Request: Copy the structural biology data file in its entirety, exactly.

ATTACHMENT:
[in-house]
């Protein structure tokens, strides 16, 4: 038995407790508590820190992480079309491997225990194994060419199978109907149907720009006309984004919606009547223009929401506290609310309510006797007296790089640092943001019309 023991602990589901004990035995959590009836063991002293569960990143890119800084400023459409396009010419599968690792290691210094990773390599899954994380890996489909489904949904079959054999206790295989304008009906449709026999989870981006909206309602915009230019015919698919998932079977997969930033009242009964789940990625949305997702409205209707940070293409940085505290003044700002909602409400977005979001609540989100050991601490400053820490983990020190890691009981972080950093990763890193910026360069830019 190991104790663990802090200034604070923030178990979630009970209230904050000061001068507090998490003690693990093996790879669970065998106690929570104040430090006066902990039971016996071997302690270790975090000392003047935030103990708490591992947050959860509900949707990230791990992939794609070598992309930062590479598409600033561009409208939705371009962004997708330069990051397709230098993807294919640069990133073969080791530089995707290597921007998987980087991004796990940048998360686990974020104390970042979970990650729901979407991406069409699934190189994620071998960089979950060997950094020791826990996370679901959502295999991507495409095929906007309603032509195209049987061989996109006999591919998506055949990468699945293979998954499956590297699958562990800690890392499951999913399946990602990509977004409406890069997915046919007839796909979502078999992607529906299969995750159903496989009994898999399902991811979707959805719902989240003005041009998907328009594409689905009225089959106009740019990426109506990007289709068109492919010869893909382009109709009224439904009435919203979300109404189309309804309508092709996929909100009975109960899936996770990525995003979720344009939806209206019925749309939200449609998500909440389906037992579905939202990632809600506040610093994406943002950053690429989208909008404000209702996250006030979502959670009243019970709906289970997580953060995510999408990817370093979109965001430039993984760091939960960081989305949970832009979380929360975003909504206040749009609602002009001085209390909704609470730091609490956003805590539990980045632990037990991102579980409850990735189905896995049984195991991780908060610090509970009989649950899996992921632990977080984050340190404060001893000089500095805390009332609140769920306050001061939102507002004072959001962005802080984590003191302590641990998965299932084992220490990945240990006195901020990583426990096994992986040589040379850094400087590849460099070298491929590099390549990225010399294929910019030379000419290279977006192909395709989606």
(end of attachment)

[in-house]
């Protein structure tokens, strides 16, 4: 038995407790508590820190992480079309491997225990194994060419199978109907149907720009006309984004919606009547223009929401506290609310309510006797007296790089640092943001019309 023991602990589901004990035995959590009836063991002293569960990143890119800084400023459409396009010419599968690792290691210094990773390599899954994380890996489909489904949904079959054999206790295989304008009906449709026999989870981006909206309602915009230019015919698919998932079977997969930033009242009964789940990625949305997702409205209707940070293409940085505290003044700002909602409400977005979001609540989100050991601490400053820490983990020190890691009981972080950093990763890193910026360069830019 190991104790663990802090200034604070923030178990979630009970209230904050000061001068507090998490003690693990093996790879669970065998106690929570104040430090006066902990039971016996071997302690270790975090000392003047935030103990708490591992947050959860509900949707990230791990992939794609070598992309930062590479598409600033561009409208939705371009962004997708330069990051397709230098993807294919640069990133073969080791530089995707290597921007998987980087991004796990940048998360686990974020104390970042979970990650729901979407991406069409699934190189994620071998960089979950060997950094020791826990996370679901959502295999991507495409095929906007309603032509195209049987061989996109006999591919998506055949990468699945293979998954499956590297699958562990800690890392499951999913399946990602990509977004409406890069997915046919007839796909979502078999992607529906299969995750159903496989009994898999399902991811979707959805719902989240003005041009998907328009594409689905009225089959106009740019990426109506990007289709068109492919010869893909382009109709009224439904009435919203979300109404189309309804309508092709996929909100009975109960899936996770990525995003979720344009939806209206019925749309939200449609998500909440389906037992579905939202990632809600506040610093994406943002950053690429989208909008404000209702996250006030979502959670009243019970709906289970997580953060995510999408990817370093979109965001430039993984760091939960960081989305949970832009979380929360975003909504206040749009609602002009001085209390909704609470730091609490956003805590539990980045632990037990991102579980409850990735189905896995049984195991991780908060610090509970009989649950899996992921632990977080984050340190404060001893000089500095805390009332609140769920306050001061939102507002004072959001962005802080984590003191302590641990998965299932084992220490990945240990006195901020990583426990096994992986040589040379850094400087590849460099070298491929590099390549990225010399294929910019030379000419290279977006192909395709989606």